Another gem for our shelf, this anthology showcases the work of eleven authors. In all, twenty short stories provide the reader with a variety of Holmes stories, with an inevitable variety of style and quality. Fortunately for us, the quality never drops below the level of 'fine' and all are enjoyable reads. Editor David Stuart Davies contributes as Author as well. Davies is well-known for his plays featuring Holmes and his writing on the Detective is prodigious. At random, we have selected three tales to review.

The Adventure of the Brown Box
The sudden death of Victor Furnival at his breakfast catches Holmes' interest - his niece Agnes Montague then engages his services. Furnival was a collector of curios and opening his post that fateful morning he discovered a brown box. Uttering a blood-chilling scream, he was dead. Following this, the visit of a seafarer who had been known to her late Uncle in the West Indies brings further cause for concern. Captain Jex is then found prostrate beside the same box, on recovering his senses he reveals he felt faint after opening the mysterious box. 

Leaving his client to return home, Holmes cautions her to close the door and not to enter the room containing the deadly box. Meanwhile, he journeys with Watson to Greenwich to find Captain Jex gone from his lodgings. Returning to Norwood, it seems Furnival's sister has become the next victim of the box. Inspector Athelney Jones of Scotland Yard is waiting and Holmes leads the group into the fateful room...

Denis O.Smith provides several of the tales in this collection. A Yorkshireman with a passion for antique cartography and the great age of steam, his story is well-written, with that sense of morbidity and horror that lurks below the surface of all good Victorian fiction.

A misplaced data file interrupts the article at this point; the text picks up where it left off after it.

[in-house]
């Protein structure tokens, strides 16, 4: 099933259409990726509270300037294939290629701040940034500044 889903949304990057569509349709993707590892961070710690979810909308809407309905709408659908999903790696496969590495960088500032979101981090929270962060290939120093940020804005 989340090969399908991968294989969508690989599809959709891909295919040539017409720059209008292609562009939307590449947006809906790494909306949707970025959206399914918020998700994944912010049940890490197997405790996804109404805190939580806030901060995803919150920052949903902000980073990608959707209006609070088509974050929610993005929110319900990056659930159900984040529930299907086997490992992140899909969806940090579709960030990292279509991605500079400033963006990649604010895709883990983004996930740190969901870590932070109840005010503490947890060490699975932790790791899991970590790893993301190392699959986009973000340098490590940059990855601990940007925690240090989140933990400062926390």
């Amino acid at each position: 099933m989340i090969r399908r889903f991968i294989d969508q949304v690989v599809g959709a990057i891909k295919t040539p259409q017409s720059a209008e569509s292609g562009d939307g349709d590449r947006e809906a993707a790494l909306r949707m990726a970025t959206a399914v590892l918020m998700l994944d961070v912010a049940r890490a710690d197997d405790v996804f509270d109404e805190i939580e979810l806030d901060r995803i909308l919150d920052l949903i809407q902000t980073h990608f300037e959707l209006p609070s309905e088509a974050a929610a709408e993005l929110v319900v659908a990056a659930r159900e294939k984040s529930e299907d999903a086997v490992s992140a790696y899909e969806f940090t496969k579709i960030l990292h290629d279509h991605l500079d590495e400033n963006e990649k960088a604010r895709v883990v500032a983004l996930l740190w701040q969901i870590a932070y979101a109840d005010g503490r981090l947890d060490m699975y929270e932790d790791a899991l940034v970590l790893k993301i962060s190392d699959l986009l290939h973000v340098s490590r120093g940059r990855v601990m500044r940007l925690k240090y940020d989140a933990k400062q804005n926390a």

The Return of the Sussex Vampire
Antipodean author Christopher Sequueira specialises in the areas of Horror, Science-Fiction and Mystery. 

It is 1926. Now retired, Watson has reached his mid-seventies, publishing the occasional episode of Holmes' incredible career. One morning he finds Holmes at his door. Himself now seventy-two, still lively despite the ravages of time, with another case to be solved. On the train down to Sussex, Holmes recounts the Adventure of the Sussex Vampire - that case was soon cleared up, but now rumours of a fresh Vampiric case abound at Tunwell Castle. Josiah Ferguson is the Master of the Castle, his eldest daughter Bessie awoke to a man in dark clothing and a hood who attacked her viciously, attempting to bite her to the neck. A second incident, was, if anything, more chilling; the attacker returned and appeared to fly from a parapet some thirty feet above the ground. Can Holmes solve what appears to be a supernatural mystery?...

The Adventure of the Christmas Bauble
With a week until Christmas, Inspector Lestrade arrives with some parcels. Presents?, no - a case!. A foreign noblewoman is in London to do some shopping. Intending to purchase a diamond, she arranged for a jeweller to bring a stone up to her Hotel suite. Lestrade shows some sketches showing the stone as it might appear set into a ring. From the scale it appears the stone is impressive, indeed. On leaving, however, the unfortunate jeweller was robbed of the diamond as well as his pocket book and watch. The latter items were found discarded, but a constable recognised a petty thief and pickpocket by the name of Winter. Cornered in one of London's fine department stores - by a Christmas display of all things, the thief is soon apprehended. Of the diamond there is no sign. Of course, if anyone can solve such a mystery, it is Holmes...

John Hall's story is High Victoriana in the purest form; you half expect to bump into a character from Dickens on the way. A well-known 'Sherlockian' scholar, Hall has a regular column in the journal of the Sherlock Holmes Society of London and is a member of the International Pipe Smokers' Hall of Fame.

Now... what rating to award?... although some of the tales herein merit higher, overall Sherlock Holmes: The Game's Afoot receives the following...